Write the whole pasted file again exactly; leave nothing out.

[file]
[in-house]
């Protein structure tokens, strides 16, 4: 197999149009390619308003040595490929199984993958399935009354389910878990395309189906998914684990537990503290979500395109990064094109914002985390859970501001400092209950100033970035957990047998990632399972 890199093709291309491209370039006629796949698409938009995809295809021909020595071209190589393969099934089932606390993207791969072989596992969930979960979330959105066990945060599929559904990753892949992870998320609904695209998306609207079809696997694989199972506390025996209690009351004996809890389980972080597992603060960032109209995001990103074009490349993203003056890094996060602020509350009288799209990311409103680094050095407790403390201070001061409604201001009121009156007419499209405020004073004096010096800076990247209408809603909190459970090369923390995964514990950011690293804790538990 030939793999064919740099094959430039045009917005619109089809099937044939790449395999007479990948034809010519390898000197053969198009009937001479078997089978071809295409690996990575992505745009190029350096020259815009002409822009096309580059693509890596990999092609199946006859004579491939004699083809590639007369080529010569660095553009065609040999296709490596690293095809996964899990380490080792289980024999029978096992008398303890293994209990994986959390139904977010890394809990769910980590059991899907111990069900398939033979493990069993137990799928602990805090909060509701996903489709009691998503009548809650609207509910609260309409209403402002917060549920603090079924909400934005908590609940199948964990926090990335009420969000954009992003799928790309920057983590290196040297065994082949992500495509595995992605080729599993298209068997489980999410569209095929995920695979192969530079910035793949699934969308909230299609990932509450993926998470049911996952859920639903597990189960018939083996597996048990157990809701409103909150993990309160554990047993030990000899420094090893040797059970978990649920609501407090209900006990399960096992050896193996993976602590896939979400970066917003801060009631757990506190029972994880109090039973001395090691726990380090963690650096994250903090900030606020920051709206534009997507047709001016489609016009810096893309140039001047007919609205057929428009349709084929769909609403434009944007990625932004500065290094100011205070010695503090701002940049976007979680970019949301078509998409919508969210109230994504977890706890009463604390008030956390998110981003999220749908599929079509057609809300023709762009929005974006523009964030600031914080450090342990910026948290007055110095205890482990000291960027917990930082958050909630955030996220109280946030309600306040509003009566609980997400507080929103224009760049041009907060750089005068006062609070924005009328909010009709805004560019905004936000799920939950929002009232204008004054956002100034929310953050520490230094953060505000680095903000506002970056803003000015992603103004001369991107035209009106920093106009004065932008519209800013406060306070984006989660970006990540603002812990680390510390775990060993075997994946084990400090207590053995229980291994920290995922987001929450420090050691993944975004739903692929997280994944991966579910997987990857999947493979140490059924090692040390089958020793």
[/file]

[in-house]
């Protein structure tokens, strides 16, 4: 197999149009390619308003040595490929199984993958399935009354389910878990395309189906998914684990537990503290979500395109990064094109914002985390859970501001400092209950100033970035957990047998990632399972 890199093709291309491209370039006629796949698409938009995809295809021909020595071209190589393969099934089932606390993207791969072989596992969930979960979330959105066990945060599929559904990753892949992870998320609904695209998306609207079809696997694989199972506390025996209690009351004996809890389980972080597992603060960032109209995001990103074009490349993203003056890094996060602020509350009288799209990311409103680094050095407790403390201070001061409604201001009121009156007419499209405020004073004096010096800076990247209408809603909190459970090369923390995964514990950011690293804790538990 030939793999064919740099094959430039045009917005619109089809099937044939790449395999007479990948034809010519390898000197053969198009009937001479078997089978071809295409690996990575992505745009190029350096020259815009002409822009096309580059693509890596990999092609199946006859004579491939004699083809590639007369080529010569660095553009065609040999296709490596690293095809996964899990380490080792289980024999029978096992008398303890293994209990994986959390139904977010890394809990769910980590059991899907111990069900398939033979493990069993137990799928602990805090909060509701996903489709009691998503009548809650609207509910609260309409209403402002917060549920603090079924909400934005908590609940199948964990926090990335009420969000954009992003799928790309920057983590290196040297065994082949992500495509595995992605080729599993298209068997489980999410569209095929995920695979192969530079910035793949699934969308909230299609990932509450993926998470049911996952859920639903597990189960018939083996597996048990157990809701409103909150993990309160554990047993030990000899420094090893040797059970978990649920609501407090209900006990399960096992050896193996993976602590896939979400970066917003801060009631757990506190029972994880109090039973001395090691726990380090963690650096994250903090900030606020920051709206534009997507047709001016489609016009810096893309140039001047007919609205057929428009349709084929769909609403434009944007990625932004500065290094100011205070010695503090701002940049976007979680970019949301078509998409919508969210109230994504977890706890009463604390008030956390998110981003999220749908599929079509057609809300023709762009929005974006523009964030600031914080450090342990910026948290007055110095205890482990000291960027917990930082958050909630955030996220109280946030309600306040509003009566609980997400507080929103224009760049041009907060750089005068006062609070924005009328909010009709805004560019905004936000799920939950929002009232204008004054956002100034929310953050520490230094953060505000680095903000506002970056803003000015992603103004001369991107035209009106920093106009004065932008519209800013406060306070984006989660970006990540603002812990680390510390775990060993075997994946084990400090207590053995229980291994920290995922987001929450420090050691993944975004739903692929997280994944991966579910997987990857999947493979140490059924090692040390089958020793």